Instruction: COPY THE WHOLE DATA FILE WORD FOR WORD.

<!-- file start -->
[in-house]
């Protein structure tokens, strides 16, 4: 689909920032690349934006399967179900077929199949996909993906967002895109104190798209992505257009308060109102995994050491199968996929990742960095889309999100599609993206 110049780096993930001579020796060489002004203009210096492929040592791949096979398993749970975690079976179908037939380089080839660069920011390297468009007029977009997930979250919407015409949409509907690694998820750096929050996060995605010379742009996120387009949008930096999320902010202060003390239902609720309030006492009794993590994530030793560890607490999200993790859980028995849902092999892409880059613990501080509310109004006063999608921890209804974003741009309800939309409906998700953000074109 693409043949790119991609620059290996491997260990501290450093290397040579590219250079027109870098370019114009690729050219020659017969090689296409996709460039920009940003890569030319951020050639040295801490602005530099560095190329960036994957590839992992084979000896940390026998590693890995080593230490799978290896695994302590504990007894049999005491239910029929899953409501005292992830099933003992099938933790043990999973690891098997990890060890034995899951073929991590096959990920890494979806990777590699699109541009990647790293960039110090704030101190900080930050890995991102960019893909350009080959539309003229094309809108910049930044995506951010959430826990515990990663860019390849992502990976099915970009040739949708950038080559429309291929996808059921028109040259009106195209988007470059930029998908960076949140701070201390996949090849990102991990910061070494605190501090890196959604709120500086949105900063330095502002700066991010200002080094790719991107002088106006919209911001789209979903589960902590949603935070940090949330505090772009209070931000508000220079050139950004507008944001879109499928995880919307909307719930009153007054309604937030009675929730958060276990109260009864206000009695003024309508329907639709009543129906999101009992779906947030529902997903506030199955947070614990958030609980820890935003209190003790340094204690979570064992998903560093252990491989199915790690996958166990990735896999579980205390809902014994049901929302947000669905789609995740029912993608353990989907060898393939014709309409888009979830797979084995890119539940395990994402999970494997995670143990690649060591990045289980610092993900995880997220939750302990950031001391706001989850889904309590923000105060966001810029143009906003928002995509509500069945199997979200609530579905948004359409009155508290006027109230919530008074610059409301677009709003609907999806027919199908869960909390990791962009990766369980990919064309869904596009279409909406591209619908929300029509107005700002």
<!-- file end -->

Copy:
[in-house]
């Protein structure tokens, strides 16, 4: 689909920032690349934006399967179900077929199949996909993906967002895109104190798209992505257009308060109102995994050491199968996929990742960095889309999100599609993206 110049780096993930001579020796060489002004203009210096492929040592791949096979398993749970975690079976179908037939380089080839660069920011390297468009007029977009997930979250919407015409949409509907690694998820750096929050996060995605010379742009996120387009949008930096999320902010202060003390239902609720309030006492009794993590994530030793560890607490999200993790859980028995849902092999892409880059613990501080509310109004006063999608921890209804974003741009309800939309409906998700953000074109 693409043949790119991609620059290996491997260990501290450093290397040579590219250079027109870098370019114009690729050219020659017969090689296409996709460039920009940003890569030319951020050639040295801490602005530099560095190329960036994957590839992992084979000896940390026998590693890995080593230490799978290896695994302590504990007894049999005491239910029929899953409501005292992830099933003992099938933790043990999973690891098997990890060890034995899951073929991590096959990920890494979806990777590699699109541009990647790293960039110090704030101190900080930050890995991102960019893909350009080959539309003229094309809108910049930044995506951010959430826990515990990663860019390849992502990976099915970009040739949708950038080559429309291929996808059921028109040259009106195209988007470059930029998908960076949140701070201390996949090849990102991990910061070494605190501090890196959604709120500086949105900063330095502002700066991010200002080094790719991107002088106006919209911001789209979903589960902590949603935070940090949330505090772009209070931000508000220079050139950004507008944001879109499928995880919307909307719930009153007054309604937030009675929730958060276990109260009864206000009695003024309508329907639709009543129906999101009992779906947030529902997903506030199955947070614990958030609980820890935003209190003790340094204690979570064992998903560093252990491989199915790690996958166990990735896999579980205390809902014994049901929302947000669905789609995740029912993608353990989907060898393939014709309409888009979830797979084995890119539940395990994402999970494997995670143990690649060591990045289980610092993900995880997220939750302990950031001391706001989850889904309590923000105060966001810029143009906003928002995509509500069945199997979200609530579905948004359409009155508290006027109230919530008074610059409301677009709003609907999806027919199908869960909390990791962009990766369980990919064309869904596009279409909406591209619908929300029509107005700002």